Antonian Publications 15/16

Alumni Books

Antonian Publications 15/16

15 December 2016

With so many former students, researchers and academics publishing we struggle to fit news of every new work into the print-copy of The Antonian. Below are those published during the last academic year, including those which we simply could not incldue for space reasons. If you have published recently, please contact the Alumni Office

Dr Piers Ludlow
DPhil History, 1995
Roy Jenkins and the European Commission Presidency 1976-1980, Palgrave Macmillan 2016
Roy Jenkins brought great talent to Europe’s top job. He played a key role in re-launching European monetary integration, winning the right to attend the new global summits, and smoothing Greece’s path to EC membership. But he fell short of other targets. This study shed light on the nature of the job, on Jenkins’ own talents and limitations, and on the European Community as it struggled with the global economic crisis of the 1970s.

Professor Jens Hanssen
DPhil History, 2001
Arabic Thought beyond the Liberal Age: Towards an Intellectual History of the Nahda, Cambridge University Press, 2016 (ed. With Max Weiss)
This volume offers a fundamental overhaul and revival of modern Arab intellectual history. Using Hourani's Arabic Thought in the Liberal Age as a starting point, it reassesses Arabic cultural production and political thought in the light of current scholarship.

Dr Kevin Ka-Wai Ip
DPhil Chinese Studies, 2012
Egalitarianism and Global Justice, Palgrave Macmillan 2016
Kevin Ip articulates and defends an egalitarian conception of global distributive justice grounded on the value of equality as a normative ideal of how human relations should be conducted. Arguing that relationships of equality, rather than those characterized by domination or exploitation, are a requirement for a just system, Ip spells out the real-world implications of this approach. Ip defends the ideal of equality against the diverse objections which have been brought to bear, and the responsibilities we bear in our aspirations towards global justice.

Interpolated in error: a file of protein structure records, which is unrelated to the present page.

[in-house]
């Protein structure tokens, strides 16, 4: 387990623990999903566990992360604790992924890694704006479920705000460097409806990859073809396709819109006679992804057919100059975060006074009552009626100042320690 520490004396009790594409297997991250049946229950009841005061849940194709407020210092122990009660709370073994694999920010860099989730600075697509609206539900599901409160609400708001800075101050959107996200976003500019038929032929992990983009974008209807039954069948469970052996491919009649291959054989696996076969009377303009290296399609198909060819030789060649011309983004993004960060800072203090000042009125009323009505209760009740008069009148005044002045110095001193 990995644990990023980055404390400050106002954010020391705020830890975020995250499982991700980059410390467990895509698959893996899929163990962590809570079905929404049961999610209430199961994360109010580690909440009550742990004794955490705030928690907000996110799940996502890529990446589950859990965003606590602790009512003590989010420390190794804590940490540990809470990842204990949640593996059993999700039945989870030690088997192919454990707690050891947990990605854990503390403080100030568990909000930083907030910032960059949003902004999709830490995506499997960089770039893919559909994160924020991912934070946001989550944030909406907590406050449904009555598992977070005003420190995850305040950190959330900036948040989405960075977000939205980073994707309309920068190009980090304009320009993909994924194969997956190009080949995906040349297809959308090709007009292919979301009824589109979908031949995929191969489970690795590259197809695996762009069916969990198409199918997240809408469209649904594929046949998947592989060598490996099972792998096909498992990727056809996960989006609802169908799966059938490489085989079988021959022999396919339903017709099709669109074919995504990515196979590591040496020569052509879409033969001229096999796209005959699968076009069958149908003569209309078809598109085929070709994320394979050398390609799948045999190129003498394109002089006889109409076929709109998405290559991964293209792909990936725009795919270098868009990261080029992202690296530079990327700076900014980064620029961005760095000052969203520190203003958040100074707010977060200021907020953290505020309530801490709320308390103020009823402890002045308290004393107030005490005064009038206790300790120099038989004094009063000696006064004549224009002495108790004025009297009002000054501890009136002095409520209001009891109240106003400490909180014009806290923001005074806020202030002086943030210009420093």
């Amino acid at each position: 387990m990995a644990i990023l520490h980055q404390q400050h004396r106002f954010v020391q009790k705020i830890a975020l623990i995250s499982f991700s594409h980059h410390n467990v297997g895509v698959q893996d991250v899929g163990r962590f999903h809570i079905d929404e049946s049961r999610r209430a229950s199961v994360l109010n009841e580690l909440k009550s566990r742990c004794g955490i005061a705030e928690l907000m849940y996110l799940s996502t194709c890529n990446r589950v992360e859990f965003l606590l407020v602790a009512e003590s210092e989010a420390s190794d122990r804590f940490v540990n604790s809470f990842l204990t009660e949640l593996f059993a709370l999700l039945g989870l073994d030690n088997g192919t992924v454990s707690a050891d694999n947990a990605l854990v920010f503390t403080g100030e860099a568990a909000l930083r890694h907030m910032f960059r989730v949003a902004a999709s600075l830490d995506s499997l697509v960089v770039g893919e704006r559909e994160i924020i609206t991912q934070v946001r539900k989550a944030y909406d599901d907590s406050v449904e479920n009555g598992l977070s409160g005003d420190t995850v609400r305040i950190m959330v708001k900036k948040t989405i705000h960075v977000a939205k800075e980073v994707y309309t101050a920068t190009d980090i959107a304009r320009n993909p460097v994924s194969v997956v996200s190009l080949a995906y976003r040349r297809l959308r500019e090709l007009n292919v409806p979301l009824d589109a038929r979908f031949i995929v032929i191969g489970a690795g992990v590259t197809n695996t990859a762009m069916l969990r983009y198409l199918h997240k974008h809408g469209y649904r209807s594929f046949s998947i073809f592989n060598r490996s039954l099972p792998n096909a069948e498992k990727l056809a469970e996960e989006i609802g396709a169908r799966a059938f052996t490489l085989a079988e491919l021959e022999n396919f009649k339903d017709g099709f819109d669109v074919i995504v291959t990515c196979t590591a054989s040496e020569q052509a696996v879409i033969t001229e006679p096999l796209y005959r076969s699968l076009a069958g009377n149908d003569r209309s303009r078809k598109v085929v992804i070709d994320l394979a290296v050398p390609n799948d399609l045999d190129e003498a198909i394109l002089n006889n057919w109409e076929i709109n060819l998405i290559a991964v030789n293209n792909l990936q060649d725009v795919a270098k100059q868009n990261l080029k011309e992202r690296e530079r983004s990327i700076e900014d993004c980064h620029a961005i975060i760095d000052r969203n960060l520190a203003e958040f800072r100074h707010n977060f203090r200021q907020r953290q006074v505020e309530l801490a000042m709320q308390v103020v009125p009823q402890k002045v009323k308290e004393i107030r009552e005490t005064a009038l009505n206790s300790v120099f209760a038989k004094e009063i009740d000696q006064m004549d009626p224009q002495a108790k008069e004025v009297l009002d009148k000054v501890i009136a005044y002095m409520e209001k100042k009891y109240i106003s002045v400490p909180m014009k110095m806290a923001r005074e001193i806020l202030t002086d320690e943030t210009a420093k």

Dr Zhao Chen
SAM, 2004-5
Toward Balanced Growth with Economic Agglomeration: Empirical Studies of China's Urban-Rural and Interregional Development, Springer 2015
This book combines  a theoretical framework and empirical evidence to analyse urban-rural development, by considering the government-market relationship, together with regional and global perspectives. Compelling arguments are made as to how to manage these changes effectively.

Jens R Hentschke
Research Fellow, 1993-1995
Positivismo ao estilo gaúcho: a ditadura de Júlio de Castilhos e seu impacto sobre a construção do Estado e da nação no Brasil de Getúlio Vargas (Porto Alegre: EdiPUCRS, 2016), 145 pp. and Philosophical Polemics, School Reform, and Nation-Building in Uruguay, 1868-1915: Reforma Vareliana and Batllismo From a Transnational Perspective (Baden-Baden: Nomos, 2016), 453 pp, 11 tbl., 6 fig., 51 photos, index.

Dr Tanya Zaharchenko
MSc Russian and Eastern European Studies, 2006
Where Currents Meet: Frontiers in Post-Soviet Fiction of Kharkiv, Ukraine,Central European University Press, 2016
Dr Zaharchenko’s groundbreaking work aims to complicate simplistic frameworks of East vs West in Ukraine’s post-Soviet generation, instead revealing a complex continuum of cultural memory. Dr Zaharchenko draws on memory and border studies to analyse a group of young writers in Kharkiv, and the experiences revealed in their work.

Dr Daniel Meier
SAM, 2011-12; Academic Visitor, 2011-14
Shaping Lebanon's Borderlands. Armed Resistance and International Interventions in South Lebanon, IB Tauris, 2016